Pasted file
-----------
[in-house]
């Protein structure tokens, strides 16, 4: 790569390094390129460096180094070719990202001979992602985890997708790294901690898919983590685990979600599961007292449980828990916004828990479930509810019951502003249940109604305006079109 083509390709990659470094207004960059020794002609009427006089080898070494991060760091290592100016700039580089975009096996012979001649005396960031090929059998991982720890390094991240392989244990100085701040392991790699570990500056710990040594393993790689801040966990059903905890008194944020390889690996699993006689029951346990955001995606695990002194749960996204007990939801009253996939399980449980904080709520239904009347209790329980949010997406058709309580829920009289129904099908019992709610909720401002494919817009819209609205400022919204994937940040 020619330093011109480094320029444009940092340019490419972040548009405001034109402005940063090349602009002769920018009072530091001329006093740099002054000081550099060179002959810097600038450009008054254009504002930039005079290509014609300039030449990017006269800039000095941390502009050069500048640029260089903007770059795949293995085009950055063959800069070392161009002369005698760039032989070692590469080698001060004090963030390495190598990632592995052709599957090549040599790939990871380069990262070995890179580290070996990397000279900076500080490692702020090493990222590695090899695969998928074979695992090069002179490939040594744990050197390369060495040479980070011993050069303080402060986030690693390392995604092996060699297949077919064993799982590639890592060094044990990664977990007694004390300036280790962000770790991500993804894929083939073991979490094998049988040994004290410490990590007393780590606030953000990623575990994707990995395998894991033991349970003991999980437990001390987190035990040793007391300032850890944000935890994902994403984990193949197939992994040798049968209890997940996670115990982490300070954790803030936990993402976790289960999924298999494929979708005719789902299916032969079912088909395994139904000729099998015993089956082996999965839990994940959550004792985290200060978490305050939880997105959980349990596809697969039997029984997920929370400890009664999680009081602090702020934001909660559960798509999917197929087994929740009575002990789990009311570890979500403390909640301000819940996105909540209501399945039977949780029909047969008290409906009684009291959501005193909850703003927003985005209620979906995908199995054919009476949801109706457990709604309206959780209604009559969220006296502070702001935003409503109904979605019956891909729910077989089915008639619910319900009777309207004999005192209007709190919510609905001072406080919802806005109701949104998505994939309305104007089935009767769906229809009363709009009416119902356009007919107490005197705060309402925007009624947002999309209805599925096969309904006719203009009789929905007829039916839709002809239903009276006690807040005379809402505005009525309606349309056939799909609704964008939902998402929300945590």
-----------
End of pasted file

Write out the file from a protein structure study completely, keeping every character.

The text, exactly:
[in-house]
């Protein structure tokens, strides 16, 4: 790569390094390129460096180094070719990202001979992602985890997708790294901690898919983590685990979600599961007292449980828990916004828990479930509810019951502003249940109604305006079109 083509390709990659470094207004960059020794002609009427006089080898070494991060760091290592100016700039580089975009096996012979001649005396960031090929059998991982720890390094991240392989244990100085701040392991790699570990500056710990040594393993790689801040966990059903905890008194944020390889690996699993006689029951346990955001995606695990002194749960996204007990939801009253996939399980449980904080709520239904009347209790329980949010997406058709309580829920009289129904099908019992709610909720401002494919817009819209609205400022919204994937940040 020619330093011109480094320029444009940092340019490419972040548009405001034109402005940063090349602009002769920018009072530091001329006093740099002054000081550099060179002959810097600038450009008054254009504002930039005079290509014609300039030449990017006269800039000095941390502009050069500048640029260089903007770059795949293995085009950055063959800069070392161009002369005698760039032989070692590469080698001060004090963030390495190598990632592995052709599957090549040599790939990871380069990262070995890179580290070996990397000279900076500080490692702020090493990222590695090899695969998928074979695992090069002179490939040594744990050197390369060495040479980070011993050069303080402060986030690693390392995604092996060699297949077919064993799982590639890592060094044990990664977990007694004390300036280790962000770790991500993804894929083939073991979490094998049988040994004290410490990590007393780590606030953000990623575990994707990995395998894991033991349970003991999980437990001390987190035990040793007391300032850890944000935890994902994403984990193949197939992994040798049968209890997940996670115990982490300070954790803030936990993402976790289960999924298999494929979708005719789902299916032969079912088909395994139904000729099998015993089956082996999965839990994940959550004792985290200060978490305050939880997105959980349990596809697969039997029984997920929370400890009664999680009081602090702020934001909660559960798509999917197929087994929740009575002990789990009311570890979500403390909640301000819940996105909540209501399945039977949780029909047969008290409906009684009291959501005193909850703003927003985005209620979906995908199995054919009476949801109706457990709604309206959780209604009559969220006296502070702001935003409503109904979605019956891909729910077989089915008639619910319900009777309207004999005192209007709190919510609905001072406080919802806005109701949104998505994939309305104007089935009767769906229809009363709009009416119902356009007919107490005197705060309402925007009624947002999309209805599925096969309904006719203009009789929905007829039916839709002809239903009276006690807040005379809402505005009525309606349309056939799909609704964008939902998402929300945590």